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Adverts impact on children probed

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posted on Dec, 10 2007 @ 02:24 PM
reply to post by Extralien

Flagged & Starred! I agree 100% that this is a huge problem for everyone but particularly for children. It is now to the point where the entire focus of our existence is to own crap that we don't need. It is disgusting and we all ought to be ashamed of ourselves. Imagine what we could achieve if we set our minds to ending hunger, poverty, or disease? Instead, all we really care about is purchasing that new HD TV or the latest fashions. It's sick.

reply to post by annestacey

I have a personal rule that would be very interesting if everyone in America adopted. I don't buy anything I see advertised on TV (or any other mainstream media).

That's a really good idea. My husband and I don't watch TV (we download any shows we may wish to watch off the Internet so we can get them commercial free) although I'm definitely going to suggest this to some of my relatives who are totally name-brand addicted.

posted on Dec, 10 2007 @ 02:59 PM
Even if this and other studies prove that it's harmful to children, it won't essentially change advertising. Business couldn't function without it. One of our most important functions in a capitalist society is to be consumers; with or without ads our children are being raised to be consumers (I'm not saying I agree with this state of things, I'm just saying that's the way it is). The most we can expect from a study such as this will be a change in the way advertising is presented to children and young people; maybe a more "soft sell" approach to products. There is no way to keep advertising from them until they reach a certain age. The media is everywhere.

posted on Dec, 10 2007 @ 04:00 PM

Originally posted by Sestias
maybe a more "soft sell" approach to products.

Absolutely, there should be a more concerted effort on the part of the advertisers to say "we would suggest X over Y but its your choice ultimately" rather than the "buy X because it will get you laid more times/make you look happier/make you look younger/everyone else is and you'd be a loser not to join in" mentality

Although advertising is something of a double-edged sword that can be turned on it'soriginator to very good effect to parody the shallowness of the original advertisment...

Take the creative anti-culture group AdBusters for example...they've come up with some almost-award winning anti-ad campaigns

Calvin Klein for men:

Absolut Vodka:

Tommy Hilfiger

posted on Dec, 10 2007 @ 07:41 PM
sadly... I remember watching channel one... (getting closer to 10 years now though) It was an interesting show... hosted by Lisa Ling... Anderson Cooper, and a few other side anchors that I cannot recall the names of. It started off with TV or Movie adverts... nothing bad... teeny bopper movies... then like 10 minutes good news coverage for people in their teens-twenties. after that an ad for toothpaste or some other health item (or the fast food joints in the school) and that was that. So the adverts aren't new... but I'm sure it's down to 7.5 minutes of news and 7.5 minutes of advertising.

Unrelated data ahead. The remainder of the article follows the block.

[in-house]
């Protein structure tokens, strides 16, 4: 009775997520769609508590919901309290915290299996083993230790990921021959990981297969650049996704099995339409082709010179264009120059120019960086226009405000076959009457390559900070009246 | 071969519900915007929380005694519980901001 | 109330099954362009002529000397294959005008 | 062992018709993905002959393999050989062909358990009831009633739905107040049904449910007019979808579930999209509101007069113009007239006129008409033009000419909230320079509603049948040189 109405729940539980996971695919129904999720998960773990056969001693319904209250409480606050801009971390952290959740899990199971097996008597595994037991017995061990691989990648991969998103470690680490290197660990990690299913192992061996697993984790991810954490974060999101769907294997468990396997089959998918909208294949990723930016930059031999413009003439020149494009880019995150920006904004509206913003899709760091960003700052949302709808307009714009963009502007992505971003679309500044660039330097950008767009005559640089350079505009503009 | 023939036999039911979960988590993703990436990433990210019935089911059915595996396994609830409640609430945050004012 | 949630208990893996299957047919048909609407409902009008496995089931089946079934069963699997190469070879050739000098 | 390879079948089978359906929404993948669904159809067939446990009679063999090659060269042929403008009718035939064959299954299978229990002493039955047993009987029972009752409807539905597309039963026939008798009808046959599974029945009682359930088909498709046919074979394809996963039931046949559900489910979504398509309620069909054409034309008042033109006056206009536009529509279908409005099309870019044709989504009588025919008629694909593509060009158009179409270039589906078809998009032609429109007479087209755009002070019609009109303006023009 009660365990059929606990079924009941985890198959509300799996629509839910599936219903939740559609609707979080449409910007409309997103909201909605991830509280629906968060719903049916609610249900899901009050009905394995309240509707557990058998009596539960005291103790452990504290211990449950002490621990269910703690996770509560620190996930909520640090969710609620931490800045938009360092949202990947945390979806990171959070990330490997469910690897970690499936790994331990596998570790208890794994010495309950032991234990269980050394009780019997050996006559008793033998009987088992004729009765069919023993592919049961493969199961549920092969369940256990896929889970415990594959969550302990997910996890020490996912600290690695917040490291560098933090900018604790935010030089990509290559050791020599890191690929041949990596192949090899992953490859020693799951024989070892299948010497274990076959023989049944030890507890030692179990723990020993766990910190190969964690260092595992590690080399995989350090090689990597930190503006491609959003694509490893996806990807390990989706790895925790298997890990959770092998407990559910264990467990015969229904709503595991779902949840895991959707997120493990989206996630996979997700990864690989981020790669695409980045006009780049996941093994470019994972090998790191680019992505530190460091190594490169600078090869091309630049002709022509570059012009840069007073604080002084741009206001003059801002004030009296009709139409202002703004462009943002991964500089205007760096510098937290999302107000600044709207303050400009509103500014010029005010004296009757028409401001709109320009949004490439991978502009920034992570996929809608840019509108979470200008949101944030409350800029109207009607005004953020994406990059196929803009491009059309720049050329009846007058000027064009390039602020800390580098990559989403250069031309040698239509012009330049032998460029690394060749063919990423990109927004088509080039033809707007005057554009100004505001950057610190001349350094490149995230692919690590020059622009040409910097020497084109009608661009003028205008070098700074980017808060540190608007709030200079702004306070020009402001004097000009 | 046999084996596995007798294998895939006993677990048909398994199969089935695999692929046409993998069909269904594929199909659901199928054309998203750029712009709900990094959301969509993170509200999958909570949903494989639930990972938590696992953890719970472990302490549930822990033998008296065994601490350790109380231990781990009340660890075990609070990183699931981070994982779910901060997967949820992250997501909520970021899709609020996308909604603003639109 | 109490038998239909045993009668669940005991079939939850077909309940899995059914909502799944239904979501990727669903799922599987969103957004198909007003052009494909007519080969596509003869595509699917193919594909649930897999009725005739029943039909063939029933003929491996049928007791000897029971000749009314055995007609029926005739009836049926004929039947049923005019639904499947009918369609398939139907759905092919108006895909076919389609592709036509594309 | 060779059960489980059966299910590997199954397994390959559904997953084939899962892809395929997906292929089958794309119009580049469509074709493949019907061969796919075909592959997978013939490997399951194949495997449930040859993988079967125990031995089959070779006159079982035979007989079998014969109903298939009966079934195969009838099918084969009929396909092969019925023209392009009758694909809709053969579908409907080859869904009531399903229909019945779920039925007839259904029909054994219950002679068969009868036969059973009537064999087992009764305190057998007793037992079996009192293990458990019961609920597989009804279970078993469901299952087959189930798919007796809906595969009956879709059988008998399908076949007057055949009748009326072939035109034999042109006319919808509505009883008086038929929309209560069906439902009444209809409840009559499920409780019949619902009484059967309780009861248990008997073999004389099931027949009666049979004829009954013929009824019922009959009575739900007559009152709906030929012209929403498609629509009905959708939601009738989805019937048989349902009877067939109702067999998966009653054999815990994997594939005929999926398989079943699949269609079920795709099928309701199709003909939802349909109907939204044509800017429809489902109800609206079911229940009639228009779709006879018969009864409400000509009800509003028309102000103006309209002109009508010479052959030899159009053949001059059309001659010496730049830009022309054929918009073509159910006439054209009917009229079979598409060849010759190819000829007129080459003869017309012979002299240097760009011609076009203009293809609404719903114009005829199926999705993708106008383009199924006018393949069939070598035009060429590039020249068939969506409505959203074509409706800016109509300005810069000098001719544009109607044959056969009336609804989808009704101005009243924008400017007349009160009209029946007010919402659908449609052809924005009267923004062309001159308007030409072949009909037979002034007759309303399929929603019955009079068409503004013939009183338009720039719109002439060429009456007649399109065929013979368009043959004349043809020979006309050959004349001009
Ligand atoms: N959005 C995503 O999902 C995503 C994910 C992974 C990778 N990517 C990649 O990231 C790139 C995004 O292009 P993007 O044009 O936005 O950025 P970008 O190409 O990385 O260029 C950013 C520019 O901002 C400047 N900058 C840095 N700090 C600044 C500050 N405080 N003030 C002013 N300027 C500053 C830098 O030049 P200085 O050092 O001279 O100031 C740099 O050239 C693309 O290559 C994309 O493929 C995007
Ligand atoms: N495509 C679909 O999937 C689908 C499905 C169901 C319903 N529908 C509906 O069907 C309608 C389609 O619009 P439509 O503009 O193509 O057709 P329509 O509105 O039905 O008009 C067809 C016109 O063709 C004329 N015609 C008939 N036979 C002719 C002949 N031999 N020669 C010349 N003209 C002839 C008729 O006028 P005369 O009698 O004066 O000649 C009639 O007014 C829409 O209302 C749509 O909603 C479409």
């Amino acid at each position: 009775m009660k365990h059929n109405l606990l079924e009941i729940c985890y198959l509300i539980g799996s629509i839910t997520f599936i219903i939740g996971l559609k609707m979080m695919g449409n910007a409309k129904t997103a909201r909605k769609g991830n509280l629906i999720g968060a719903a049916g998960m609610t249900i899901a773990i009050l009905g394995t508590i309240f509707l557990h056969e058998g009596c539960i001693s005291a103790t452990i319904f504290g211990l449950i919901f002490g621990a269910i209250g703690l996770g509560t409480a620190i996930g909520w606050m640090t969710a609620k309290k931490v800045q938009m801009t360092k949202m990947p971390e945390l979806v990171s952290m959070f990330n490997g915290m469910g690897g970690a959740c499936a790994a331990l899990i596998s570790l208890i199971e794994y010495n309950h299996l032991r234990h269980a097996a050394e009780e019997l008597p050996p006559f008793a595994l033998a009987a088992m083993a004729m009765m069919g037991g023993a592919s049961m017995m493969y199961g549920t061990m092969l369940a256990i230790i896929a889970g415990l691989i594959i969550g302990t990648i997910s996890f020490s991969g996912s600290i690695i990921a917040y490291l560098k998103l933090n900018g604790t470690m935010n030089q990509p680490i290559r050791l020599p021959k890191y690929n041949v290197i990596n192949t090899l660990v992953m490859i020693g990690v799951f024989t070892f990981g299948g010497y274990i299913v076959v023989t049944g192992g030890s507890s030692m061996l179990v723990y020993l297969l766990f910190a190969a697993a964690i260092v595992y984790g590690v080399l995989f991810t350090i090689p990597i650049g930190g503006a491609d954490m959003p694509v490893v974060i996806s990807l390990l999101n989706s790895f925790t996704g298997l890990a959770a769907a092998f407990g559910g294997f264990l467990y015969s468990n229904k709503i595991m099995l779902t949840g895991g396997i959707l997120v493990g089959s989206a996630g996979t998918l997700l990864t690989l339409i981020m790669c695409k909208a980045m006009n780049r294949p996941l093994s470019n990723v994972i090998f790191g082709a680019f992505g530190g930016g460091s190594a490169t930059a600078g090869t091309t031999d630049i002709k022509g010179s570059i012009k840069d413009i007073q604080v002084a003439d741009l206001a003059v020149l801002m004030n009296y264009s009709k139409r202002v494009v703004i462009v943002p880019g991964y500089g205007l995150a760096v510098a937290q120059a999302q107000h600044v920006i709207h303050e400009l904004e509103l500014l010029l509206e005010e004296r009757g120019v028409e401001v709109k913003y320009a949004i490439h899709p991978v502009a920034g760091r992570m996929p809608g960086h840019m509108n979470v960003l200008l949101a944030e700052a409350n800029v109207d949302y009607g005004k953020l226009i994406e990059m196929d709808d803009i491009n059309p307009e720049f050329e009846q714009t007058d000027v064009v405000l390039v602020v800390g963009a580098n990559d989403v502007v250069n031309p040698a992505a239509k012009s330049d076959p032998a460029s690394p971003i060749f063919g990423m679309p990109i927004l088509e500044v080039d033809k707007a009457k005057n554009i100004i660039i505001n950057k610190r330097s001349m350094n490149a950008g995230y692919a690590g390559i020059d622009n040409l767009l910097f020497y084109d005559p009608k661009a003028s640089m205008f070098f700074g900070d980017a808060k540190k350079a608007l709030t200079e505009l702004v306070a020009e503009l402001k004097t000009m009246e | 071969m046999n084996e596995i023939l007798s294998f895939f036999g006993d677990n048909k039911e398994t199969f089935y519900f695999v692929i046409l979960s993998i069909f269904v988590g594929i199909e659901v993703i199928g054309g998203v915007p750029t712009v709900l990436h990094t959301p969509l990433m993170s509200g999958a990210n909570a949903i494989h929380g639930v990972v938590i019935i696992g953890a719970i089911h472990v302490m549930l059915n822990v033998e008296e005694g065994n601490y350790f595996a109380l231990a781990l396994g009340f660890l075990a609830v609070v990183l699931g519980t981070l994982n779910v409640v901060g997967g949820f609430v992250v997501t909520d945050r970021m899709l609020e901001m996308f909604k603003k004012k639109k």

Any current high schoolers care to pay attention to channel 1 and give us an update?

posted on Dec, 10 2007 @ 09:52 PM
reply to post by citizen smith

Is that last ad the real ad? If so, then that for sure definitely contains millions of words.

Originally posted by masqua
reply to post by TheoOne

Please explain.

Are you suggesting that adverts may have the potential for suicidal tendencies in children?

If it were, it would be damning evidence indeed if a link could be proven.

Please expand on this thought of yours.

grammar edit

[edit on 10/12/07 by masqua]

I believe I have meant the article implies nothing about the suicide effects on children, yet the media reports about the ads issue.

posted on Dec, 11 2007 @ 12:46 AM
reply to post by TheoOne

I would hope that any research into advertising finds that it is a part of the cause of suicide in children.

After all, this does seem to be one of the problems related to advertising due to the effects it has on children.

As some have said here, it's the way you're made to feel you're a loser if you don't buy the things others have got, or buy better than them.

Teenagers are most probably the worst affected in this situation. Not only have they got to deal with huge hormonal changes, but they have to deal with the 'in crowd' and other social difficulties for their time frames.

If suicide can be linked to advertising then the advertising companies are guilty of brainwashing, murder and, possibly, a few other human rights laws being broken.

posted on Dec, 17 2007 @ 05:11 AM
I'm trying to keep a watchful eye open for any further information regarding all this.

Found this snippet of news the other day, Quite some rather interesting info in it.

The increasing commercial exploitation of children is fuelling a rise in bullying, obesity and depression among Britain's youngsters, according to a recent study.

Companies are accused of routinely hiring child and consumer psychologists to "help them target children effectively", with devastating consequences for the health and wellbeing of youngsters.

"The pressure to consume and conform can lead to excessive levels of materialism and competition among children, leading to bullying. There are dangerous consequences for the physical and mental health of young people.

Following the links provided in the report itself adds to the content of this topic and I highly suggest you get the chance to read them.

Thanks all for your input so far.

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